Pants


Good morning everyone!

Quill Pen

Between my job as a lawyer, my writing here, e-mails, that wonderful, terrible, addictive game, Words With Friends, and some other writing that I do, I usually write a great many words in one day.  In the course of doing so, every once in a while a word will strike me as strange, and yesterday, it was the word “pants” which started me wondering – why is the word “pants” plural?  For that matter, why are most words involving things we wear on our legs (with the exception of variations of “panty hose”)  plural?

We wear, on other parts of our anatomy, a shirt, a blouse, a T-shirt, a hat, a dress (well at least some of us wear a dress occasionally), a skirt, a suit.  We wear a belt to keep our pants up.  We wear a scarf, either for warmth or decoration.

Givenchy Scarves; Photograph from Wikimedia Commons by Themepark Mom

We do wear shoes and socks, but that makes sense, because there are two of them, one for each foot.  The same is true for gloves and mittens – they are not connected, and we wear one on each hand.  If I am going to wear one, I say I am going to wear a mitten on one hand, and a glove on the other, making the singular/plural use logically consistent.

Motorcycle Riding Gloves

But when it comes to our legs, we wear pants, trousers, slacks, shorts, tights, leggings and jeans. Even things that hold our pants up in the years before elastic or belts (apparently) were plural – suspenders.   In years of yore, little girls wore pantaloons.

Pantaloons peek out underneath this little girl's dress from 1838.

The only other things that we wear that are treated the same way are eyeglasses – there is really only one unit. but glasses and spectacles always are plural, also.  (Notice I have to say “are glasses” not “is glasses” even though technically  if I am wearing glasses, I am wearing one item.  Of course, the store that makes glasses charges me as much for them as if I really were getting two units of something and not one, but that involves the science/art of economics, which makes my head hurt.)

We even went out and made another word, monocle, for glasses with one lens, rather than just calling it  a “glass” because it only involves one eye.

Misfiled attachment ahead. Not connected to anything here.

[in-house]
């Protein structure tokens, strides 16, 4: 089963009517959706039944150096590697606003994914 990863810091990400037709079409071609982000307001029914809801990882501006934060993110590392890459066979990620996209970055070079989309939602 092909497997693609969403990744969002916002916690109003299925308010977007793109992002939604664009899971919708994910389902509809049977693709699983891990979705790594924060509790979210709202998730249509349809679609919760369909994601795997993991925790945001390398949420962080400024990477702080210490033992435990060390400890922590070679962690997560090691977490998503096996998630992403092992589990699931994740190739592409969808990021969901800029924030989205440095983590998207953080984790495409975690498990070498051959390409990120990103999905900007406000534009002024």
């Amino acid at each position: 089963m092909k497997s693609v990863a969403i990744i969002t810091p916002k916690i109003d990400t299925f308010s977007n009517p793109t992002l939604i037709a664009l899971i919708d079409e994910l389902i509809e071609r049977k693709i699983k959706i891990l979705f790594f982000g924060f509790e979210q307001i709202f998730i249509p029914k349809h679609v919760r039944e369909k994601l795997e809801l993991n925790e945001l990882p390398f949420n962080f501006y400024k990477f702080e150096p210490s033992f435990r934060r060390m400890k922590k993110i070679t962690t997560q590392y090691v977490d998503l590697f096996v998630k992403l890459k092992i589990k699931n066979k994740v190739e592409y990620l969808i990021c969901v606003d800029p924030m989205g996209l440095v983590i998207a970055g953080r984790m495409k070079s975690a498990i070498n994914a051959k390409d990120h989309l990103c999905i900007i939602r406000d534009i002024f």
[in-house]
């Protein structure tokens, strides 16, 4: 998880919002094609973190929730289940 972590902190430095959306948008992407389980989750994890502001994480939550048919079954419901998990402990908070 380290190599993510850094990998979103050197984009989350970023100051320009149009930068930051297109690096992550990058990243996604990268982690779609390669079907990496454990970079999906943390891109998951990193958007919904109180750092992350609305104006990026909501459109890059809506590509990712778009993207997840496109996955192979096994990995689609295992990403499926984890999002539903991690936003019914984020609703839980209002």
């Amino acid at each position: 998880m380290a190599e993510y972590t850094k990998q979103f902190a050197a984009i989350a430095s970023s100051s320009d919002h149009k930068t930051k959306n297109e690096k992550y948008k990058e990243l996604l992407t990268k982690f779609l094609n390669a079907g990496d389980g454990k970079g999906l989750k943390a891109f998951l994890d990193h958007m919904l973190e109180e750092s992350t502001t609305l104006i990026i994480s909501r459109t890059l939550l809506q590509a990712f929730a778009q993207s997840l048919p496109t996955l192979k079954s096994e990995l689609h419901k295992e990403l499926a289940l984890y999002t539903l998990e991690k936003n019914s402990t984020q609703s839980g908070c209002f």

Actress and Screenwriter Ruth Gordon wearing a monocle in November 1919

I have read through a couple of on-line etymologies for the word “pants” and while interesting – through a long chain of events, the origin for the word “pants” comes from a Christian martyr, Saint Pantaleone, who was beheaded six times, and each time his head reattached and he continued to live  (Pantaleone basically means “all compassionate” and I guess being beheaded six times and having your head reattach would certainly help you in being compassionate)  – eventually they all can be boiled down to “see trousers.”  When you look at “trousers,” the etymology explains that the root of the word “trousers” is the Scottish “trews.”  No one explains why “trews” is plural.

A painting of Sir John Sinclair wearing trews - they look like pants to me!

That just struck me as odd.

Trousers - they still look like pants to me!

If anyone has an idea about why pants are plural, I’d love to hear about it!  Otherwise, I am afraid it will be time soon to go back to research the Ugg Clan’s family history one more time….

Have a great day everyone!

Nancy

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4 responses to “Pants

  1. I pant a lot Nancy, especially when I’m hot. I have no idea about why pants are plural – but I don’t pants! 🙂

  2. The “pants’ revolt.

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